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Sunday, April 18, 2004
Updated: April 21, 2:31 PM ET
Habs trying to finish rally from 3-1 down

Associated Press

BOSTON -- The Boston Bruins expected to spend Patriots Day getting ready for the second round of the playoffs instead of fighting to get in it.

But that's the situation they're in after the Montreal Canadiens won two straight games to even the series 3-3. Game 7 is Monday night in Boston.

"I don't think we were overconfident, but when you're up 3-1 it's a lot harder to be desperate then when you're down 3-1," said goaltender Andrew Raycroft. "I don't think anyone expects us to win now, so if anything maybe the pressure's off us a little bit."

The Bruins are 14-0 in playoff series they've led 3-1, and the Canadiens have never come back from that deficit to win. In fact, it's the first time since 1954 that Montreal has forced a Game 7 in a series it trailed 3-1.

"Probably the worst thing to do is to say something going into Game 7," said Canadiens forward Alex Kovalev, who has an NHL-high five playoff goals. "It should be the same as any other game."

By pushing the series to a Game 7, the Canadiens helped create a sports hat trick in Boston. The game will cap a busy day, following the Boston Marathon and the fourth game of a weekend series between the Red Sox and New York Yankees.

"It's going to be a big day in Boston, and we all understand that. We're expecting a nice loud crowd on our side," Bruins goalie Andrew Raycroft said. "Montreal-Boston in a Game 7 on Marathon Monday, it doesn't get any bigger or better than that."

The Canadiens have responded to back-to-back elimination games in impressive fashion, blowing out Boston 5-1 on the road in Game 5 and then tying the series with a 5-2 victory in Montreal on Saturday night.

With its season on the line, Montreal crawled back into the series by playing with much more urgency than Boston. The Canadiens have looked so strong the past two games that many feel the Bruins, the No. 2 seed in the Eastern Conference, are now the underdogs.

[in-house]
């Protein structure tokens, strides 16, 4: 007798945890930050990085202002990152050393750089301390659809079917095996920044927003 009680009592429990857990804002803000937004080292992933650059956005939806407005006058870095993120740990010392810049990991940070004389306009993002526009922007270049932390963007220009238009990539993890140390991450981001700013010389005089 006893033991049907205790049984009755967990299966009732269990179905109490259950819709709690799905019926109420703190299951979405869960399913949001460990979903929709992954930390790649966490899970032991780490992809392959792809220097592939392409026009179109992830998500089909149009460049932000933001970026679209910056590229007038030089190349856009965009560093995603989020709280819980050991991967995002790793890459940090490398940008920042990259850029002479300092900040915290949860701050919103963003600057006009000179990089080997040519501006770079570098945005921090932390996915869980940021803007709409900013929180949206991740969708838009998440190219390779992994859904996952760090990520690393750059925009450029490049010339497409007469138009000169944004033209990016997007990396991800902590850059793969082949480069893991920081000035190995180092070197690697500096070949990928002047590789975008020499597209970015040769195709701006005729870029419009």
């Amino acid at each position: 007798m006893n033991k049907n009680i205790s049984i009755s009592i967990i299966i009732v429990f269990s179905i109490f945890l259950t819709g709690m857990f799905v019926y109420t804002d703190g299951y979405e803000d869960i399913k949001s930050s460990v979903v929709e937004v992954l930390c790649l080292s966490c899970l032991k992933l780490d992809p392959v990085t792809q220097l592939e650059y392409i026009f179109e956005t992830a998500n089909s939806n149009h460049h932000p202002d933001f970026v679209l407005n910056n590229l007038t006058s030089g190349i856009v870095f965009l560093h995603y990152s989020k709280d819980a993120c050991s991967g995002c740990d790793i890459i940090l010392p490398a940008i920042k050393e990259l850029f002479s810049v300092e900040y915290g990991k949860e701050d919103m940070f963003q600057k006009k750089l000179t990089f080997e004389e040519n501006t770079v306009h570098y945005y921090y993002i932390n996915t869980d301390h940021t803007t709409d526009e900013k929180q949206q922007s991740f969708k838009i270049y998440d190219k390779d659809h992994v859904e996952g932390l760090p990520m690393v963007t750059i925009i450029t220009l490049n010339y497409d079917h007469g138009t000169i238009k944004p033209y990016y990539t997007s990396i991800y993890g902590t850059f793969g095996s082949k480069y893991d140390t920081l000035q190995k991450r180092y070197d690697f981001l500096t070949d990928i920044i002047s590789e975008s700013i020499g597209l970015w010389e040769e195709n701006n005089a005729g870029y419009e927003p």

"It will be the most exciting game of the playoffs," Kovalev said. "When you get to a seventh game, the emotions, the feelings you have ...

"You know you have to give whatever you've got because there will be no more games unless you win. You can't think of anything else."

Kovalev's gaffe in the second overtime of Game 4 that led to the winning goal appeared to be the defining moment of the series. But he and his teammates rebounded from his turnover, after he was slashed in the wrist, and outplayed the Bruins the next two games.

"We have a resilient group," Bruins coach Mike Sullivan said Sunday after the team's optional skate. "I think the guys are obviously disappointed that they let a couple games slip by us, but I think our guys are really looking forward to the opportunity of a Game 7."

This will be the sixth one between the Original Six rivals. Montreal beat the Bruins in Game 7s in 1952, 1971 and 1979, but Boston bounced back to knock out the Canadiens in 1991 and 1994.

They last met in the playoffs two years ago when the Canadiens needed just six games to beat the top-seeded Bruins in the first round. Another loss to Montreal would mark the third straight first-round exit for Boston.

"Somebody's season is going to end, and that's pressure enough," forward Mike Knuble said. "Both teams are going to feel that pressure, and we want to capitalize on the enthusiasm of the crowd like Montreal has."